Articles filed under Impact on People from Canada
Studies commissioned by Wind Energy lobby groups containing paid-for results should not be considered independent. This is rather an opinion piece of a hand-picked panel. It is a low order of scientific evidence. No original research was conducted.
The comment by a wind industry-paid panel that the sound of wind turbines are an "annoyance that may be a frustrating experience for people, [but it is not] an adverse health effect or disease of any kind" is a classic example of the commercial tradition of paying academics from "prestigious" institutions to be yes-men.
To fully satisfy the public, the province should commission an independent study to find out if there are any health effects related to wind turbines. ...As this green technology takes off across the province, the public needs to be reassured there are no health risks associated with it.
Studies commissioned by Wind Energy Associations containing paid for results should not be considered independent. No original research was conducted, based on review of the literature a clean bill of health has been awarded. It is a low order of scientific evidence. It has not been peer reviewed.
Noise and vibration from giant wind turbines may be annoying but pose no risk to human health, an industry-funded study has found. The study was financed by the Canadian and American wind energy associations ...Critics - who maintain the electricity-generating turbines disrupt the sleep and even the heart rhythms of those who live near them - aren't convinced. They dismiss the study as worthless, industry-financed spin.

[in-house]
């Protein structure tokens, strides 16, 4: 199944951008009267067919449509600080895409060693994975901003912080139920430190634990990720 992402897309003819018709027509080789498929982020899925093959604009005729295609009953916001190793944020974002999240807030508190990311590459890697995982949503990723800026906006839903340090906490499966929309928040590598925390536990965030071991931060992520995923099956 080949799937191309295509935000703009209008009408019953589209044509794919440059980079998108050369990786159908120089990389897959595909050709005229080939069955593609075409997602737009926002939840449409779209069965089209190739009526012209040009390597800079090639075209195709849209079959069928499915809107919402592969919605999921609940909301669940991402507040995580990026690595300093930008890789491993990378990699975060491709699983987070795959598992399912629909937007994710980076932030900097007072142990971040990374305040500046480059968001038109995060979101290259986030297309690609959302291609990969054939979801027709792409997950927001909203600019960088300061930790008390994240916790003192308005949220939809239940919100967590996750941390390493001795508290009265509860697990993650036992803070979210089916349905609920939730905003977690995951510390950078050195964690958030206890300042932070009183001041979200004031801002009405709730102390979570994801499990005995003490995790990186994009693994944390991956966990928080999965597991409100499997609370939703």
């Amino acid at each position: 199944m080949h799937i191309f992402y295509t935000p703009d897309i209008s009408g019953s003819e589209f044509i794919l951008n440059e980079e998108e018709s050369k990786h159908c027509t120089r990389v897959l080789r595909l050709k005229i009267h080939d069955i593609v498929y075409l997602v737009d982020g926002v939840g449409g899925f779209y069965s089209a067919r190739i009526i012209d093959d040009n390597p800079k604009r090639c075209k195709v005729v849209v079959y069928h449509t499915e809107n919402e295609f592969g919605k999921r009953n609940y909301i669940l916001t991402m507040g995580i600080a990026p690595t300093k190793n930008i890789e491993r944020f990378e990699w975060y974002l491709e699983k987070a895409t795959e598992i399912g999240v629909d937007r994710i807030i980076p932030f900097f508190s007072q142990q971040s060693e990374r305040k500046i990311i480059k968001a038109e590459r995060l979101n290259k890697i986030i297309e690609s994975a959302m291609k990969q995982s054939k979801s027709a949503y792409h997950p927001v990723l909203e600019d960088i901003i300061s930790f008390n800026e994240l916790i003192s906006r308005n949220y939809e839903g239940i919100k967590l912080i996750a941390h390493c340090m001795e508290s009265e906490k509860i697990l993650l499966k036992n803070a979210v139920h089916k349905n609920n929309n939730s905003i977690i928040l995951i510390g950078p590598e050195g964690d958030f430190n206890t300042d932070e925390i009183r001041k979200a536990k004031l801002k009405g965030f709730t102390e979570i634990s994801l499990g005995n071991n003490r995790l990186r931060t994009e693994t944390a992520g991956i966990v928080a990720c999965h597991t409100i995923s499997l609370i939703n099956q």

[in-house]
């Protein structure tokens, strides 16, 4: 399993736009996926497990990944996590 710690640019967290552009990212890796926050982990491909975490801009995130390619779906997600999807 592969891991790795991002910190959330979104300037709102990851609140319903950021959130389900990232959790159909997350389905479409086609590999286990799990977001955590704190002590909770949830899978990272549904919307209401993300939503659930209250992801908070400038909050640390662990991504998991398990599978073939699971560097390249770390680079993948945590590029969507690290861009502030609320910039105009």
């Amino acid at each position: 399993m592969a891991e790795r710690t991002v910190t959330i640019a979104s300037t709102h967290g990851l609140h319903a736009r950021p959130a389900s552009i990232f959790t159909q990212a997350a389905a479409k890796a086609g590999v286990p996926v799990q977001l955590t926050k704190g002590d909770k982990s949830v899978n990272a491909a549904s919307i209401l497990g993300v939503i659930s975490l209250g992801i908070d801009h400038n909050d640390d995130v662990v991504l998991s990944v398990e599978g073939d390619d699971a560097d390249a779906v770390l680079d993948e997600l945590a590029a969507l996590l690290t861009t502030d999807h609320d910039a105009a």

Before members of council at Monday morning's council meeting in West Grey, Mike McMurray, along with a large group of residents from West Grey, filed into the council chambers to protest the proposed wind turbines. McMurray spoke on behalf of the group about the concerns about wind turbines, with a powerful message of not in my backyard. He said that, in this case, the not-in-my-backyard sentiment is appropriate when it comes to health and side effects of building them.
Perhaps you have noticed the 'Stop the Wind Turbine' signs that have been put up along the highways and biways in the former Manvers Township in the past few weeks, and wondered why they are there. Manvers Township, which includes Pontypool and Bethany, is in a proposed industrial wind turbine study area. As local residents who will be affected greatly if the turbines are erected, we have a number of issues.
About 100 people came to the Moorefield Community Centre on Dec. 2 to hear about the Conestogo Wind Farm Project proposed in northeast Mapleton Township. ..."Most people in this room do not want these industrial turbines in their community," [Lorrie] Gillis said in an interview. According to her, 600 turbines operating in Ontario have led to about 100 surveys returned to WindVoice by nearby residents citing health problems. She said there are many more who "suffer in silence".
There are no wind turbines in West Grey - yet. Dozens of people who packed a council meeting yesterday want to keep it that way. Backed by a petition with 177 signatures, spokesman Mike McMurray called on West Grey council to support a decision of by Grey County council last month. County councillors passed a motion Nov. 24 calling for a moratorium on wind energy development.
EZT councillors have added their voice to a call for an embargo on industrial wind turbine projects until more studies on their health effects become available. In a recorded vote, five of the six EZT councillors voted in favour of the carefully worded resolution designed to show their support for a moratorium.
Robert Hornung from the Canadian Wind Energy Association claims it is quite conclusively demonstrated there is no causal link between sounds from turbines and human health. In fact, ...the combination of excessive noise and low frequency vibration emitted does appear to have significant adverse health effects on people and animals.